priming miniatures guide | The Right way to prime miniatures
Priming miniatures is the key to getting a display-quality paint job. While most painters prime their miniatures before painting, some don’t really know the simple basics around priming miniatures to professional quality.
In this guide, we will go over everything you need to know about priming miniatures, from why you should prime your models to how to apply primer and the best primers to use.
Why should you prime your miniatures before painting?
The main reason why anyone should prime their miniature is so the paint sticks better to the miniature, does not wear off fast, and for enhanced aesthetic appeal.
You don’t want to do all that work, paint a glorious piece, and start having it wear off the model, or worst off, flake as you use them. Paint can crack and wear over time due to hard use and the effects of UV rays.
Even though some people use their base paint as a substitute for primer, the fact some miniature hobbyists don’t keep in mind is that some paints are pretty translucent.
Only base coating with these paints, you may have to apply more than five coats to get the right coverage. Fortunately, primers often come in different color palates, making it easy to blend with the paint and cover well.
Priming is essential if you care about keeping your painted miniature looking good at all times. It gives your paint job more resilience, durability, smooth results, and excellent coverage.
What primer will be best for what type of miniature
Most primers are alcohol-based, while others are water-based.
Technically, both the water-based and the alcohol-soluble primers (i.e., Tamiya Surface Primer) will work well on any material, whether plastic resin or metal.
However, you may want to keep water-based primers off models you intend to use oil paints on because it really won’t offer any advantage on adherence.
The tools you need
To easily prime your models, you will need essential tools like
- a handle
- a paintbrush
- spray can or airbrush
- the primer
- a cleaning rag
Preparing your miniature for priming
So, you know the reasons why you should prime the miniature. But, how do you actually prime your miniatures? The first step is to prepare them.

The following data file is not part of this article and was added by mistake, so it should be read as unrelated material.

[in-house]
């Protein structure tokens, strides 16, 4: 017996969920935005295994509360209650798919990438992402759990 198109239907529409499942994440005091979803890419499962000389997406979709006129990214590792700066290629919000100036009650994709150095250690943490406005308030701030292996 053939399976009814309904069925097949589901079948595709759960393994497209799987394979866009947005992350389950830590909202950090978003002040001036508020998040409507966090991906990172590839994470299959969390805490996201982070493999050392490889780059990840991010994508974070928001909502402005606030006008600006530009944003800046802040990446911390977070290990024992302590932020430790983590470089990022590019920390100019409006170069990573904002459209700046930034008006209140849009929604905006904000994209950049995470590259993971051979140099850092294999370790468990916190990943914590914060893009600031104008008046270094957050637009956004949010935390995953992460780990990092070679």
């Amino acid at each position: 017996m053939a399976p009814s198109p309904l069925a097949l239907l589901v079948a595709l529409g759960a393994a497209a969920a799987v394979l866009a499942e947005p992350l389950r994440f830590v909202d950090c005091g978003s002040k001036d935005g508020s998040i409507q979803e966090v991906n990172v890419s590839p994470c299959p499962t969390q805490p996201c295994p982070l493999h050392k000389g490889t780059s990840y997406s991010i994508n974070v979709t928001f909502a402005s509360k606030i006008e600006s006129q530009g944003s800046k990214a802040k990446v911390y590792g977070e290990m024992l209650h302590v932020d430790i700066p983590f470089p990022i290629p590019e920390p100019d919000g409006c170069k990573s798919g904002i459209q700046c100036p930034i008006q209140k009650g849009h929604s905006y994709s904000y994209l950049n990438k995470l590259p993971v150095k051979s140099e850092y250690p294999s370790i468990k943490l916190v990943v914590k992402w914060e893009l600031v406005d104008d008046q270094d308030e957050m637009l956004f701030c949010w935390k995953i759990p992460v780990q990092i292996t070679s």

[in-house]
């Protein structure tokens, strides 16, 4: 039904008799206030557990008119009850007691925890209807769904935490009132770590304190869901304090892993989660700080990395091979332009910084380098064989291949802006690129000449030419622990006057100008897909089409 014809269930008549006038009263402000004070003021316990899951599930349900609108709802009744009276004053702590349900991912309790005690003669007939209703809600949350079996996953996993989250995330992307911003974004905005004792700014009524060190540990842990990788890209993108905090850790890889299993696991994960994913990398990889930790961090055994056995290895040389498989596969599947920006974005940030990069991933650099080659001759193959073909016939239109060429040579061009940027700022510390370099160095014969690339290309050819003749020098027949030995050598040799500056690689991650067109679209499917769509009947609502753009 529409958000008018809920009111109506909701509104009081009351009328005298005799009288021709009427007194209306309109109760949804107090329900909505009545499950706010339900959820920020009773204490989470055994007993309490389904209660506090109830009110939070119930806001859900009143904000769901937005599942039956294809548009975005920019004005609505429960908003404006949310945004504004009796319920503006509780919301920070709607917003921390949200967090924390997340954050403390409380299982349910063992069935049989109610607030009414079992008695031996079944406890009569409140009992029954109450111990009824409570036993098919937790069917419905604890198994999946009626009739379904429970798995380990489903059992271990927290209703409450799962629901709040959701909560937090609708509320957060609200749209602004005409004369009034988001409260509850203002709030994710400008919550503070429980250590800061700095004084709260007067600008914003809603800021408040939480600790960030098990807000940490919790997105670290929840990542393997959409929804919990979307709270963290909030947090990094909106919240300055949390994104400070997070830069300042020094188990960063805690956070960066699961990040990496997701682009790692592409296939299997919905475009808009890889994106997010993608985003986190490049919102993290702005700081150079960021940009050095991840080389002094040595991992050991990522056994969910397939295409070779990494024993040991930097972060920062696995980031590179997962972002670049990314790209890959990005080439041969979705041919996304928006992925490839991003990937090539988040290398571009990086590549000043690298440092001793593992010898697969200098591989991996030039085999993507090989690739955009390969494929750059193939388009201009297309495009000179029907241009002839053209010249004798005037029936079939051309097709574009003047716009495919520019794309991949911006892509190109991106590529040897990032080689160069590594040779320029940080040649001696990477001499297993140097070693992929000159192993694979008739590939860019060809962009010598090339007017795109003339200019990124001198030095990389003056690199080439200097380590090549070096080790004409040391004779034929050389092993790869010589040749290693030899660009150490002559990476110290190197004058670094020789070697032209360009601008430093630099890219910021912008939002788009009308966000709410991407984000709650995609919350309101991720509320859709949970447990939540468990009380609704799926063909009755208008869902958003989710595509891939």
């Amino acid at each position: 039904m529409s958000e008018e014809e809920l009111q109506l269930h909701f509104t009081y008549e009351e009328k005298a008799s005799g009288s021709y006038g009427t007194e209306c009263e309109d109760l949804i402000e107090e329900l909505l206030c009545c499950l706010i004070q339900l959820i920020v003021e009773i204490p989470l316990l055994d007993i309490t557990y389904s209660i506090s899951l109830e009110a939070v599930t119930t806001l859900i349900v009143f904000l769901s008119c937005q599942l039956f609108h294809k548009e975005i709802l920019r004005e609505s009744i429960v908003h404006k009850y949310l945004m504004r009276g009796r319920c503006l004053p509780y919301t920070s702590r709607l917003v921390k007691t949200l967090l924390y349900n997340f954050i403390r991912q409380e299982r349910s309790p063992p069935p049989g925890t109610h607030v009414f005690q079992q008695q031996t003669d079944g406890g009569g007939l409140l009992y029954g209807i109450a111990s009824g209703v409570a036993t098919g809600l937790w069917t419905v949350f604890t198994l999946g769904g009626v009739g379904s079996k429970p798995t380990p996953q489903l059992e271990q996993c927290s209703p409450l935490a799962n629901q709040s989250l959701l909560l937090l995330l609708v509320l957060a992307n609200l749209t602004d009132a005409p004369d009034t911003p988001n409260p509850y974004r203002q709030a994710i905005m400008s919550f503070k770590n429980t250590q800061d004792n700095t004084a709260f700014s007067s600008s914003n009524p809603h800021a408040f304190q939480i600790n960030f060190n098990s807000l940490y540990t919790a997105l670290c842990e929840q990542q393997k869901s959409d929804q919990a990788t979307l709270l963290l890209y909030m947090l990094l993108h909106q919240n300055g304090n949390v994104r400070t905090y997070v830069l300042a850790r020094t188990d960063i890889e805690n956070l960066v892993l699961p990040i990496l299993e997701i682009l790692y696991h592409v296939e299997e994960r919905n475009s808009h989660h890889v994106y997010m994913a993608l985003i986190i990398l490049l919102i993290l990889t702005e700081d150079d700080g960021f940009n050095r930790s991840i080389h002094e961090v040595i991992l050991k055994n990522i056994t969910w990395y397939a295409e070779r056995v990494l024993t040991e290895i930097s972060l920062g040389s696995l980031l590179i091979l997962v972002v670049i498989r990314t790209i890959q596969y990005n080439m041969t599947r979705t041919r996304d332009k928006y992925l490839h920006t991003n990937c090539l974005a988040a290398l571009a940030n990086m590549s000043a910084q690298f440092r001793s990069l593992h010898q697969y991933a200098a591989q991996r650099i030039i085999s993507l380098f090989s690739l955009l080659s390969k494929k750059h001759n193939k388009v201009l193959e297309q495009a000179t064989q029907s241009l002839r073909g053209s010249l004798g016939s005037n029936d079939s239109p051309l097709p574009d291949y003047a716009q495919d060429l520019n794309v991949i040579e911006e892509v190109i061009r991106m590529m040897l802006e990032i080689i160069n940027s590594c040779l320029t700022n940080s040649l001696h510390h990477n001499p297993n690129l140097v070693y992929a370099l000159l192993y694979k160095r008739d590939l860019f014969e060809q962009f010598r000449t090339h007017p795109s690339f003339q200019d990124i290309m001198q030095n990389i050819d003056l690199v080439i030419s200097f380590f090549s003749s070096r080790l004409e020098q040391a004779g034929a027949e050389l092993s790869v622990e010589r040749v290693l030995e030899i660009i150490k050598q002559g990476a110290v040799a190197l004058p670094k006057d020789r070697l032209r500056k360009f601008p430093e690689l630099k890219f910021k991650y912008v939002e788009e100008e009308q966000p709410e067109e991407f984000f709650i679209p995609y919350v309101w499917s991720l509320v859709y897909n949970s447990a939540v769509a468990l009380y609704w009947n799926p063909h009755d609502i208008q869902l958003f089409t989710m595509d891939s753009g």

Best way to prepare your miniatures for priming
- Remove mold lines
Mold lines often affect the fit accuracy, and the realism of your model. plus, they can leave your model looking poor-quality.
If you already have essential tools like a hobby knife, scalpel, or craft knife, you will be a step ahead when preparing your miniatures for priming. Before priming the model, get your hobby knife and carefully scrape off excess mold stripes on the miniature’s surface.
- Fill gaps
Nothing is perfect. It’s why on your miniature’s surface, you will sometimes see small gaps and holes that may distort its appearance. On the other hand, gaps occur when you mistakenly cut off excess mold lines from the miniature.
You really can’t prime without covering these gaps, especially if you plan to display them. An essential tool that helps you fill gaps is glue.
Read our guide on “Best glue for Warhammer and DnD Miniatures” to find the right gap filler for your Warhammer models.
- Sand the miniature
After using glue, your miniature kit may spot small bumps, especially if you add excess glue. Plus, the part holding the mold lines may not really look smooth like the untouched surfaces.
To remedy this and get an even, smooth surface, sand the model using essential tools like a sanding stick or fine-grit sandpaper. They both come in different sizes to fit into the hidden corners of the model.
The last step before priming your miniature is to wash the model. During the production of miniatures and models mold release is used. Mold release makes it impossible for your paint to adhere.
Washing the model helps remove the mold release agent that may persist on the kit after production. In a bowl, pour some water and soap. Then, wash the model thoroughly. People also use toothbrushes for the best results; you can consider doing so.
Get Your Miniatures Ready To Prime
Arranging the miniatures for priming
Once you finish removing mold lines, filling gaps, sanding the model, and washing it, the next step to priming your model is to arrange them for the project.
If you are looking to get good results, arranging the miniatures for priming requires much more than placing them on the work desk.
A good way to arrange miniatures for priming is to:
- Use a handle
Whether you are considering using a paintbrush, spray can, or airbrush, it will be difficult to get primers all over its surface without leaving fingerprints.